Furthermore, these clearly defined goals will allow team members to go about their work with greater responsibility, clarity and autonomy, knowing exactly what is expected of them. Laying out the priorities clearly can leave no doubt about what direction the team needs to go in and can help the team become fully self-organised.
Cross-functional teams work best with close collaboration and minimal friction as work is shared between the team. It is therefore obvious that a cross-functional team depends highly on clear and regular communication.
A key benefit of a cross-functional team is the reduction of bottlenecks, as there is no need to depend on any work from outside the team. However, individuals must be able to clearly articulate their needs from others within the team to ensure that the flow of output is productive and efficient.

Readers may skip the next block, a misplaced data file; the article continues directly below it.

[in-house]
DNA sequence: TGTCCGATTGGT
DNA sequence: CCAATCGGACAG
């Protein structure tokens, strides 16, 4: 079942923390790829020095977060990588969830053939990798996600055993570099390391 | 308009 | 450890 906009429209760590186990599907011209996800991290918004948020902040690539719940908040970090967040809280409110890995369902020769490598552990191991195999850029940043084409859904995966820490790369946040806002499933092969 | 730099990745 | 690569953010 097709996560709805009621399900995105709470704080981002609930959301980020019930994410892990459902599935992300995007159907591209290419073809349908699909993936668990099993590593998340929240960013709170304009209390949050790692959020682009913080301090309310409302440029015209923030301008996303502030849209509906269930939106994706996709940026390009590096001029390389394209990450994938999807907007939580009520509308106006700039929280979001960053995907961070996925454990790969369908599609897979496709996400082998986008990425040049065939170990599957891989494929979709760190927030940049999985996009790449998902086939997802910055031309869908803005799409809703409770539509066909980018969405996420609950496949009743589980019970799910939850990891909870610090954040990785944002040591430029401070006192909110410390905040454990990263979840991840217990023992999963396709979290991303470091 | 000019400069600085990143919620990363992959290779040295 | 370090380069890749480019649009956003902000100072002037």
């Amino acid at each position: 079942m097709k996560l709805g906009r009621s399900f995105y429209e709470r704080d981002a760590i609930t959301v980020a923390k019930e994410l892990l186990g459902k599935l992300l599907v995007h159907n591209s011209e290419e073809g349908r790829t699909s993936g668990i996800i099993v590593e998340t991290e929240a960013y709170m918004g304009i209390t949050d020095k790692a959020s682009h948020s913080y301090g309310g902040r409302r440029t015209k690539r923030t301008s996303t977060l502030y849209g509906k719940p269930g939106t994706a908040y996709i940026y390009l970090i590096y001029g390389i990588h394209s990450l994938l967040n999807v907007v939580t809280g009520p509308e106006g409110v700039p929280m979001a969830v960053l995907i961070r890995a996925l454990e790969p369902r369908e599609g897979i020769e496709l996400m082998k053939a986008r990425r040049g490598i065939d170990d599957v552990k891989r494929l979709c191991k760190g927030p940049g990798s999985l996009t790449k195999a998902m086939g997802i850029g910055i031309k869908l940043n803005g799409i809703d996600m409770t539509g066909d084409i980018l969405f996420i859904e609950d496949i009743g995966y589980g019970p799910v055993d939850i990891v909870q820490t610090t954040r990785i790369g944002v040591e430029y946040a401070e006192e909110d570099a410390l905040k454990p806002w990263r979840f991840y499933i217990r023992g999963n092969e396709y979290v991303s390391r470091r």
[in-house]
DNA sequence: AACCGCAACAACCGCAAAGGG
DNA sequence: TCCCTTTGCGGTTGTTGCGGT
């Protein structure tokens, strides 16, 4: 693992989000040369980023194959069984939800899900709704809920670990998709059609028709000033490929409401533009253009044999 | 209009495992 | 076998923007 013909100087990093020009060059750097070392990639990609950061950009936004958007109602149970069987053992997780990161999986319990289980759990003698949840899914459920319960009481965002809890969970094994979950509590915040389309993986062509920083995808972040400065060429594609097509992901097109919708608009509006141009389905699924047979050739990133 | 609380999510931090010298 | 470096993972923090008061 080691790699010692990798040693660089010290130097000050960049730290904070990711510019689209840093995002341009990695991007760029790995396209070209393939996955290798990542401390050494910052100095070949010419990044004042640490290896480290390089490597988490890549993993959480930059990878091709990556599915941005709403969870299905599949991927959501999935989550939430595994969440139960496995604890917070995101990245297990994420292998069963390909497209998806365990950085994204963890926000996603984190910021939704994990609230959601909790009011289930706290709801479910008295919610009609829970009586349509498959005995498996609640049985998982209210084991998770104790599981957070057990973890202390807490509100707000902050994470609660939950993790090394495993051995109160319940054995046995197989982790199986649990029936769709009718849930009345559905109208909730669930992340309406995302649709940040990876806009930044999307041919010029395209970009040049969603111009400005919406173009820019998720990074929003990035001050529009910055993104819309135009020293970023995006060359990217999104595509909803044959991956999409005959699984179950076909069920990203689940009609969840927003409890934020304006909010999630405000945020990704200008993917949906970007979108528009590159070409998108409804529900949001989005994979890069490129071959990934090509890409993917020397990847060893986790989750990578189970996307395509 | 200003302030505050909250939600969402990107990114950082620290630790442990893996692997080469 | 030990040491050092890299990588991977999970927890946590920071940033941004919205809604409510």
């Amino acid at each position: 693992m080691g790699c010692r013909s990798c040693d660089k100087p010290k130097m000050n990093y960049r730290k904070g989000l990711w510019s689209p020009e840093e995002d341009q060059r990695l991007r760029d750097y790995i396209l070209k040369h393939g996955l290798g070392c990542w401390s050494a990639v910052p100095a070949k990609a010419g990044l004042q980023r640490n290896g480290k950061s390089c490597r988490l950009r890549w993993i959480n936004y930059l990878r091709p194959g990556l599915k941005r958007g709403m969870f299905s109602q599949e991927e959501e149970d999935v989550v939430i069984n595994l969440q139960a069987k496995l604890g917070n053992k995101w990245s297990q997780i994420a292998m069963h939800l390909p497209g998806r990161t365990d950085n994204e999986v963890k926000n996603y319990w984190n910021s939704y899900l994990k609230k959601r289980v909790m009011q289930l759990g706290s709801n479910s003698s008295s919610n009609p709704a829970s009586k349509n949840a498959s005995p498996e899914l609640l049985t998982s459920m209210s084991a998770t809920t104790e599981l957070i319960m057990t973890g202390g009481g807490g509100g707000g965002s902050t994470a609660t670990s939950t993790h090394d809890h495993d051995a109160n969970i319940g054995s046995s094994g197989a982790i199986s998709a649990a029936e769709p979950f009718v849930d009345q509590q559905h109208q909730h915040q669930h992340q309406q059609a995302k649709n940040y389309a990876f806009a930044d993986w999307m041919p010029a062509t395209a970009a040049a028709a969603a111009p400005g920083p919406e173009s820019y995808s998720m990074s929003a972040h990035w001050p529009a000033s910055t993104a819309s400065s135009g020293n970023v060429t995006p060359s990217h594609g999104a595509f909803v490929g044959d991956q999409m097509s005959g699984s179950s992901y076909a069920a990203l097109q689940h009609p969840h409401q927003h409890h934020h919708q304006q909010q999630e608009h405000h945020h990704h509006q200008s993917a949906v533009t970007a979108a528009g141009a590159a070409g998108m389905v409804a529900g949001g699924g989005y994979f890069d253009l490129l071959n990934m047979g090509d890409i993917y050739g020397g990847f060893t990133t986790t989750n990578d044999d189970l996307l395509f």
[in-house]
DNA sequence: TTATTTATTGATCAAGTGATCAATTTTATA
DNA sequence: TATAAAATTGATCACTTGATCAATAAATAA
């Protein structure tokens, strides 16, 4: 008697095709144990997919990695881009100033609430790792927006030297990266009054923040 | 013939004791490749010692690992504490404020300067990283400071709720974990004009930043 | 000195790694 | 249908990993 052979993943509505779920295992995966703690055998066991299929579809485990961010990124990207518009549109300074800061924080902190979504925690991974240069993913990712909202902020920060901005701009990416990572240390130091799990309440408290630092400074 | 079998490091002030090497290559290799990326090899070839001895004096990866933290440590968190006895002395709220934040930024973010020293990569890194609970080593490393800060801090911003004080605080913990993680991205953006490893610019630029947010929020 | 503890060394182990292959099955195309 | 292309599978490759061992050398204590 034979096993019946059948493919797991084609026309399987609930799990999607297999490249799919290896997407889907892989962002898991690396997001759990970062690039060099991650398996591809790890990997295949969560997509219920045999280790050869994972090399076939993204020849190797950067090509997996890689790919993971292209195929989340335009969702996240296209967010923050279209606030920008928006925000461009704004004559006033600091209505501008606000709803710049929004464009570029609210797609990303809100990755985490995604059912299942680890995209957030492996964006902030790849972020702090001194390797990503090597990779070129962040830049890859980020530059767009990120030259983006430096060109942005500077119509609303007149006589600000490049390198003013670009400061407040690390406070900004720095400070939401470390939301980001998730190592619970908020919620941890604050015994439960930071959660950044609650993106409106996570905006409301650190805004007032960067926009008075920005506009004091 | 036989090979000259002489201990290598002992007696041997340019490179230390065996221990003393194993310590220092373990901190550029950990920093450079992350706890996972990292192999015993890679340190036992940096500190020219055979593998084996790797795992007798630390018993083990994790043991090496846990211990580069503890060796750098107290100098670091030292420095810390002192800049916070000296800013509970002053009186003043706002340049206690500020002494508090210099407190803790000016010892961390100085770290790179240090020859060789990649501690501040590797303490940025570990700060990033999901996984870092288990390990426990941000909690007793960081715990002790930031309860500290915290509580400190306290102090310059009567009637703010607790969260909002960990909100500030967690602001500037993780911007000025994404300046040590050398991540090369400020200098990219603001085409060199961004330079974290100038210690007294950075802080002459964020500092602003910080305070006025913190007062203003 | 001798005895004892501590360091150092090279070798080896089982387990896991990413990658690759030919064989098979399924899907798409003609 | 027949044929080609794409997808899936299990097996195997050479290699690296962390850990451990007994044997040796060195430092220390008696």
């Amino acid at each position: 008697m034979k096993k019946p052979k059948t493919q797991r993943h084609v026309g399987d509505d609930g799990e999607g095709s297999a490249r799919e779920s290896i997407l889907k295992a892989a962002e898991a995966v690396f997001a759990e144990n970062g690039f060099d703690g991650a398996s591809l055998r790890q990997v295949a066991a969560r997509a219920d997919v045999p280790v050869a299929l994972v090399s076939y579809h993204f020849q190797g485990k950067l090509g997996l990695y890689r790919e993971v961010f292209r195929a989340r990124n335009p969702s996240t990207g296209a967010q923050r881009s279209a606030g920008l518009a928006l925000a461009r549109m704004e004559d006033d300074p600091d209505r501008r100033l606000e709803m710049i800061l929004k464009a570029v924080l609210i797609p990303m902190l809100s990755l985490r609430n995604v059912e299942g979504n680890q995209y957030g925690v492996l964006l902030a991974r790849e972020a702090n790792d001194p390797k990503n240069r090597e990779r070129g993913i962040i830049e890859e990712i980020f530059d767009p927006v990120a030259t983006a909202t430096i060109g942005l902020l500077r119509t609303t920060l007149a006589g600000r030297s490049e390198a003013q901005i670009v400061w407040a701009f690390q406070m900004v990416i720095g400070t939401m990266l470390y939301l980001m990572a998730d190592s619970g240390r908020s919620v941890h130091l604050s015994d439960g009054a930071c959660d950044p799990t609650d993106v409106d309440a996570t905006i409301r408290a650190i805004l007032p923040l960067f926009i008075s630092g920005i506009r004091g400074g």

The fact that cross-functional teams are often made up of individuals from different departments – or sometimes different companies altogether – adds an extra hurdle to this, as your team might not even be operating from under the same roof. It is important to be conscious of this because obstacles in communication can erase the potential benefits of a cross-functional team. Regular alignments between the development team can add transparency about the progress of different team goals.
To maintain the high performance and efficiency of your cross-functional teams, you need highly skilled and motivated members. How can you ensure that your team is the type of environment that individuals will enjoy and thrive in?
A team that really commits to its cross-functional values will be a pleasure for any ambitious individual to work in. The freedom and autonomy to complete your responsibilities in whatever way you choose is an exciting prospect. There is nothing worse for an individual with specialised knowledge than being dictated on exactly how to complete a task that they understand well.